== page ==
David Akers (1975/88): This date is one of the classic rarities of the Double Eagle series and is certainly one of the most famous and popular. It is the rarest O-mint $20 (although not really all that much rarer than the 1854-O) and, except for the 1861 Paquet and 1882 business strike, it is the rarest regular issue Liberty Head Double Eagle. In terms of number of specimens known it is more rare than the heralded 1870-CC (although it usually comes in higher grade than the 1870-CC) and is about the same rarity as the proof-only 1883. There is one very nice uncirclated piece known that was sold by Superior in 1980 and at least two others that grade Almost Uncirculated, including the Eliasberg coin which grades AU-55. The rest of the known population grades only VF or EF. All known specimens have semi-prooflike or prooflike fields.Doug Winter: The 1856-O is the rarest New Orleans double eagle and the rarest gold coin struck at the New Orleans mint. It narrowly eclipses its counterpart, the 1854-O double eagle, in terms of its overall rarity and is very similar in rarity in high grades (AU50 and better).
The 1856-O is the rarest New Orleans double eagle. There are only twenty to thirty pieces known and most are in the VF25 to EF40 range. This is a very rare coin in About Circulated and pieces that qualify as such are generally offered for sale only when great collections are auctioned. There is one truly spectacular piece known and it is generally regarded as the single most significant New Orleans double eagle.
STRIKE: The strike seen on the 1856-O is fairly similar to that seen on the 1854-O. The curls around the face are well detailed but those beneath the ear are weak. The hair at the top of Liberty’s head is always weak as is the bun. The stars are sharper with some higher grade pieces displaying full radial lines. The central reverse is well detailed with the exception of the wing tips and tail feathers which are not fully formed.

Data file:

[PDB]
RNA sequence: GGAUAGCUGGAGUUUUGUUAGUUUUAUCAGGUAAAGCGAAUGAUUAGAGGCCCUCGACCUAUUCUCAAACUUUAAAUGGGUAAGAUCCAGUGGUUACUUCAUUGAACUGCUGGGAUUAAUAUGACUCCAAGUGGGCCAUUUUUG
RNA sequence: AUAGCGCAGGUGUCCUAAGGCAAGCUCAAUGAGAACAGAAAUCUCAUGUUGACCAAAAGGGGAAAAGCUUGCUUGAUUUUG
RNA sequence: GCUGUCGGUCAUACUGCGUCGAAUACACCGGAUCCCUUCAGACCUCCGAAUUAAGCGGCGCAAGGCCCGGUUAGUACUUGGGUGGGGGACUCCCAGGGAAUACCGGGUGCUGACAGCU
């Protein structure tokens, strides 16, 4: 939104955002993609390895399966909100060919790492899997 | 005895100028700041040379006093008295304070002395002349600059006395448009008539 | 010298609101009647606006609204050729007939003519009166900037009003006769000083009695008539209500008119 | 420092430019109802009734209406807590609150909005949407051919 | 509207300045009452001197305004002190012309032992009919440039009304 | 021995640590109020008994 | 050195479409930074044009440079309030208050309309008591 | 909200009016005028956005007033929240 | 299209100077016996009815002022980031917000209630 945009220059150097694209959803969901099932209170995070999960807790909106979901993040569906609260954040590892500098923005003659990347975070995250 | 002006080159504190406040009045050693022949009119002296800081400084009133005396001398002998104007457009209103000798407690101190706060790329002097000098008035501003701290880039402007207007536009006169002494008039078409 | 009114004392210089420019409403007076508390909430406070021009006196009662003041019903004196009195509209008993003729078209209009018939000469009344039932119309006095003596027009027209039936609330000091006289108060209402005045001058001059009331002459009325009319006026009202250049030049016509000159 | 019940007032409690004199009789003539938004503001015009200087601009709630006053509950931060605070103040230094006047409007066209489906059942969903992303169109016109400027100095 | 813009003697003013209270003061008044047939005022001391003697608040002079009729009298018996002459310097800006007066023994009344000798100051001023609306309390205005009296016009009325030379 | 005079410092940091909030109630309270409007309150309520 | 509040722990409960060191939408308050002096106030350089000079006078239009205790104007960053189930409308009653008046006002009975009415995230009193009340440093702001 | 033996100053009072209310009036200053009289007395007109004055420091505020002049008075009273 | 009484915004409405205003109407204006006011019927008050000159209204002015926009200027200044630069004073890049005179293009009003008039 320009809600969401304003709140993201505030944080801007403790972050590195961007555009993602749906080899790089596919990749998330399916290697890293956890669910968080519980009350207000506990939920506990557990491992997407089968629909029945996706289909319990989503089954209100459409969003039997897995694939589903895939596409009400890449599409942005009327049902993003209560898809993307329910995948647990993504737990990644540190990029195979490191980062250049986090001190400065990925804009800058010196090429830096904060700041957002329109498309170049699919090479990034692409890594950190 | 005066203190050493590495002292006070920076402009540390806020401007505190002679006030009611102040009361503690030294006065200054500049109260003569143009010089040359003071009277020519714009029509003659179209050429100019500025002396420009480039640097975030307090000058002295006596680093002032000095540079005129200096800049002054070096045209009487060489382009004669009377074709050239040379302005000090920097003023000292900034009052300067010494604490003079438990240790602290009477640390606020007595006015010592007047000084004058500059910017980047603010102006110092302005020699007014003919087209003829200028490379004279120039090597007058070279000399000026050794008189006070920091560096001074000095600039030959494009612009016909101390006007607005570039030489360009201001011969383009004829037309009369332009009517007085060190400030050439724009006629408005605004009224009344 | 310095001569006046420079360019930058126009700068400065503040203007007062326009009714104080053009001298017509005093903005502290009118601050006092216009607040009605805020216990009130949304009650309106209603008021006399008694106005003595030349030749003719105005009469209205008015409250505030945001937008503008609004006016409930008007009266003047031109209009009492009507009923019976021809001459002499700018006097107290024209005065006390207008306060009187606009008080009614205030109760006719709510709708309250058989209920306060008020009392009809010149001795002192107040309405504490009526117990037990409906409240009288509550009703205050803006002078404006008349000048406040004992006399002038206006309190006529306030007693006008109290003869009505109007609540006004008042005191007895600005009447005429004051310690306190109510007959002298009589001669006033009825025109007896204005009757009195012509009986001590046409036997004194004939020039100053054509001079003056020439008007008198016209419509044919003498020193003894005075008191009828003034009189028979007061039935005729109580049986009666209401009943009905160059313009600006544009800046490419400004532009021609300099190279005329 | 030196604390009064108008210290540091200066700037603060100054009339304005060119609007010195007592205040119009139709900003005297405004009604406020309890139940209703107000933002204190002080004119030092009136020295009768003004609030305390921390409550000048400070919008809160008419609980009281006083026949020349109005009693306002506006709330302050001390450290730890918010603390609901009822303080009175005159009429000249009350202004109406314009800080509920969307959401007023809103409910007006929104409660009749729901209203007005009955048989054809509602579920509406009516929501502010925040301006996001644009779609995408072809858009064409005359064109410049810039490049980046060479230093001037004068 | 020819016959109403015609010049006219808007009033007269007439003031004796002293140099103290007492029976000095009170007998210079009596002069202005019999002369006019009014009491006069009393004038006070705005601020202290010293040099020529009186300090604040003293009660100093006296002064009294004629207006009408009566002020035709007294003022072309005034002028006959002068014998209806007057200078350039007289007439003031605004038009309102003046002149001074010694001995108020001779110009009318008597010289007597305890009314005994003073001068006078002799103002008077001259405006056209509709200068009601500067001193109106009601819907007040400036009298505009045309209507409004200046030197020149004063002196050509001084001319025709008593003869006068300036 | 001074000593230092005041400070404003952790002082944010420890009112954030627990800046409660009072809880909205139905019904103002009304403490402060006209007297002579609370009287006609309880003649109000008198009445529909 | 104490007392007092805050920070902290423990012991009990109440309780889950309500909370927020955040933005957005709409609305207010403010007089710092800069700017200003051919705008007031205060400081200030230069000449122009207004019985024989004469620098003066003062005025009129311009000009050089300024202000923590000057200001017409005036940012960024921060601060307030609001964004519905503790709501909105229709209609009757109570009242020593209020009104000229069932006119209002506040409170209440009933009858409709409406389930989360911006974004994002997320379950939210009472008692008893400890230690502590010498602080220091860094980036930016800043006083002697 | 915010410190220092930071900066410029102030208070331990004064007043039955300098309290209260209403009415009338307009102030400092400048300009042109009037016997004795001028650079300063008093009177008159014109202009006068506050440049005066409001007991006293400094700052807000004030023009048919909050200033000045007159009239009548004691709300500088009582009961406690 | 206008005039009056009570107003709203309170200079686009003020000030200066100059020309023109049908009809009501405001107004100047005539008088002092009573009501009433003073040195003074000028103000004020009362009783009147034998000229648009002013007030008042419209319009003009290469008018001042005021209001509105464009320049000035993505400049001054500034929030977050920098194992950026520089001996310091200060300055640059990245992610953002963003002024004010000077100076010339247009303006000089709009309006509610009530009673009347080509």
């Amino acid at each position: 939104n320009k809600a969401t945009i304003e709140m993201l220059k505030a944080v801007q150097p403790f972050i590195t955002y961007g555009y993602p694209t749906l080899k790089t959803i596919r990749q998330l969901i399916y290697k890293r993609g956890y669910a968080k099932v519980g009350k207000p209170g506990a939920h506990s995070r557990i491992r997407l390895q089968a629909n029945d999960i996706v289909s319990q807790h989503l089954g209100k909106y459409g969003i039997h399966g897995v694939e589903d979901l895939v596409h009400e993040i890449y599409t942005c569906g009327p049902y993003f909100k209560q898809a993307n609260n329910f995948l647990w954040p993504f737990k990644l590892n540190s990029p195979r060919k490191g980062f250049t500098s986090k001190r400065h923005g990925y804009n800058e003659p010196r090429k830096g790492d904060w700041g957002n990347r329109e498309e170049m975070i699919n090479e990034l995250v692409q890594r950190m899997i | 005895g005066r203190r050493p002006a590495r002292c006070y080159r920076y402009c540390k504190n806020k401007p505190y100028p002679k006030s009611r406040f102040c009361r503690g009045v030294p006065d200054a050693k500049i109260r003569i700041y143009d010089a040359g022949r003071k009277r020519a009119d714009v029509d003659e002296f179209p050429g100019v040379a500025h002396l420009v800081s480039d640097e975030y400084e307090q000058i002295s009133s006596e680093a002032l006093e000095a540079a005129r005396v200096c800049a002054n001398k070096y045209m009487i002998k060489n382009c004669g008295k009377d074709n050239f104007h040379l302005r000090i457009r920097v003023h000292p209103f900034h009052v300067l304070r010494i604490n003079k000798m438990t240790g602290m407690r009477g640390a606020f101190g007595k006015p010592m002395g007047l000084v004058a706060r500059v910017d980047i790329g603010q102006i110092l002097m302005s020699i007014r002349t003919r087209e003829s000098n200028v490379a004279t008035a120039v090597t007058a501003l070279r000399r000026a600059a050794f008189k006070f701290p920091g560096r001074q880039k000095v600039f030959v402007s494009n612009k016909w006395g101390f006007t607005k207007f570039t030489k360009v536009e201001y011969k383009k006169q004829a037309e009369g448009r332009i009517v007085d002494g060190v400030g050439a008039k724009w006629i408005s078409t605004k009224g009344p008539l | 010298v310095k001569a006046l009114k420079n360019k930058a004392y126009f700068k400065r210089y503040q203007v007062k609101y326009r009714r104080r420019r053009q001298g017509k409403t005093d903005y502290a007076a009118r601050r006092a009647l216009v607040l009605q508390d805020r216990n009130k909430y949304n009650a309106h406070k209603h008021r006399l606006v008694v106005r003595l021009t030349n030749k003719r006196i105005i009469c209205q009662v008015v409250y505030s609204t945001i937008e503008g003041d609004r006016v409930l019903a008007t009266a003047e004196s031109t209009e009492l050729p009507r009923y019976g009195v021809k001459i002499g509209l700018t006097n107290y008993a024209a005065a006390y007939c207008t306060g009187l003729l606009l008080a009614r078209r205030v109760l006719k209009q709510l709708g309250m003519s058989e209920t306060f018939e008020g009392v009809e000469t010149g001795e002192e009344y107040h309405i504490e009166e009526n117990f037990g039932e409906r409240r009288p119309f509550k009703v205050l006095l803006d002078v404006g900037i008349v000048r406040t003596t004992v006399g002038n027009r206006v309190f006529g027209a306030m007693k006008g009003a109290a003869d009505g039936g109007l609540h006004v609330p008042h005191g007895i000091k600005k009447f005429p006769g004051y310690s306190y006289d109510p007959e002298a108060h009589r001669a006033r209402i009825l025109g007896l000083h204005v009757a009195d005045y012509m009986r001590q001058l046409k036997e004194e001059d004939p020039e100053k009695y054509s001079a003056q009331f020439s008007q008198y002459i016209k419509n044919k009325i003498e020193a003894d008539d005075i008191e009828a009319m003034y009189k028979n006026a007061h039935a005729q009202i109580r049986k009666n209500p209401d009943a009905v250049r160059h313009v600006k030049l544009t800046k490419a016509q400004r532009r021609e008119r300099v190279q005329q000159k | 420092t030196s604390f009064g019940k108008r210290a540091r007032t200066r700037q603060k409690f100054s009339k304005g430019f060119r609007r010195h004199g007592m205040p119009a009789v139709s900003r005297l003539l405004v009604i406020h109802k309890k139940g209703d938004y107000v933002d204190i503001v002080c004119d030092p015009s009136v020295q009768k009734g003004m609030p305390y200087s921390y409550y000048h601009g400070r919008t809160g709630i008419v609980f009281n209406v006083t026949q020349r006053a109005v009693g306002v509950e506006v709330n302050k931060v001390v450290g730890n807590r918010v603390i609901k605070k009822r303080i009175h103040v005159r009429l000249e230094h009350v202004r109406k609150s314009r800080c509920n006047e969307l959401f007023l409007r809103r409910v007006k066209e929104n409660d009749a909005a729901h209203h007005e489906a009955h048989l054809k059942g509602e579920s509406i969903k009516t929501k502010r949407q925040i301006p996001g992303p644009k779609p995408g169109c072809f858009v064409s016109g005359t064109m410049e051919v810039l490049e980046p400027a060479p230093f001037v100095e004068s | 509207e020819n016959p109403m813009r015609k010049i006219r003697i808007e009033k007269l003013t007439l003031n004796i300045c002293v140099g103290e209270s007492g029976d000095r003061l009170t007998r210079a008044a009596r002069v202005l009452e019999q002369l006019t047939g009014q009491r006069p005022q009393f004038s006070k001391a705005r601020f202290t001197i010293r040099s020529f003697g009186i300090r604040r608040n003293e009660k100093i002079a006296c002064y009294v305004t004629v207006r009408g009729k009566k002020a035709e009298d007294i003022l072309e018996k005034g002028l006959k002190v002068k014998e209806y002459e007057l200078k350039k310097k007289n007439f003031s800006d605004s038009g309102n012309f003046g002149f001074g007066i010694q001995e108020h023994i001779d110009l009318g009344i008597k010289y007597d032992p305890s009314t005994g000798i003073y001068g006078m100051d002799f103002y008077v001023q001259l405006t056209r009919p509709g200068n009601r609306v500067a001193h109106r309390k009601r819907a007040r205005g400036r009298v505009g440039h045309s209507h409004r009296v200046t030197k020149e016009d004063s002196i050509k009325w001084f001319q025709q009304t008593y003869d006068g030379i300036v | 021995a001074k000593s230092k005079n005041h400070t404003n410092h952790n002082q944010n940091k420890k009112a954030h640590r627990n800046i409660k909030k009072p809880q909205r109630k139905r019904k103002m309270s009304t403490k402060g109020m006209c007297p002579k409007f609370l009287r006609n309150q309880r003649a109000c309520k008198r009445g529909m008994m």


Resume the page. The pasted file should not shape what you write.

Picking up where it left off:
SURFACES: Most every 1856-O double eagle is very heavily abraded. These marks are typically deep and detracting. An example that is minimally bagmarked is extremely desirable.
LUSTER: As one would expect on an issue with such a small mintage, the luster is prooflike. It is often impaired due either to the excessive abrasions discussed above or harsh cleaning(s). There are not many 1856-O double eagles that have not been cleaned.
COLORATION: The natural coloration is a medium to deep green-gold. A few have rich yellow-gold overtones. There are just a handful known that have original color.
EYE APPEAL: The 1856-O has below average eye appeal. The typical piece is very heavily abraded, well worn and has been cleaned repeatedly. As with the 1854-O, this is such a rare and desirable coin that the concept of eye appeal has to be applied differently than on a more available issue.
DIE CHARACTERISTICS: The obverse denticles are longer and finer in their configuration from 3:00 to 5:00 than the other areas. This may be the result of die lapping. There are no other readily definable die characteristics but the 1856-O has a “look” that is unique to the issue and is easily distinguished from the Philadelphia and San Francisco double eagles of this year.
MAJOR VARIETIES: There is only one variety known:
Variety One: The date is low in the field with the 1 closer to the denticles than to the truncation. The 185 in the date are even at the top while the 5 is closed and the 6 is more distant and lower. The bottom half of the date is often weaker than the top. The mintmark is placed directly above the N in TWENTY and is often seen weakly impressed.
Louis Eliasberg -
Bowers & Ruddy 10/1982:889, $49,500 -
Midwestern Collector (per Doug Winter)
Summit Numismatics, sold for $525,000 -
New England Collector
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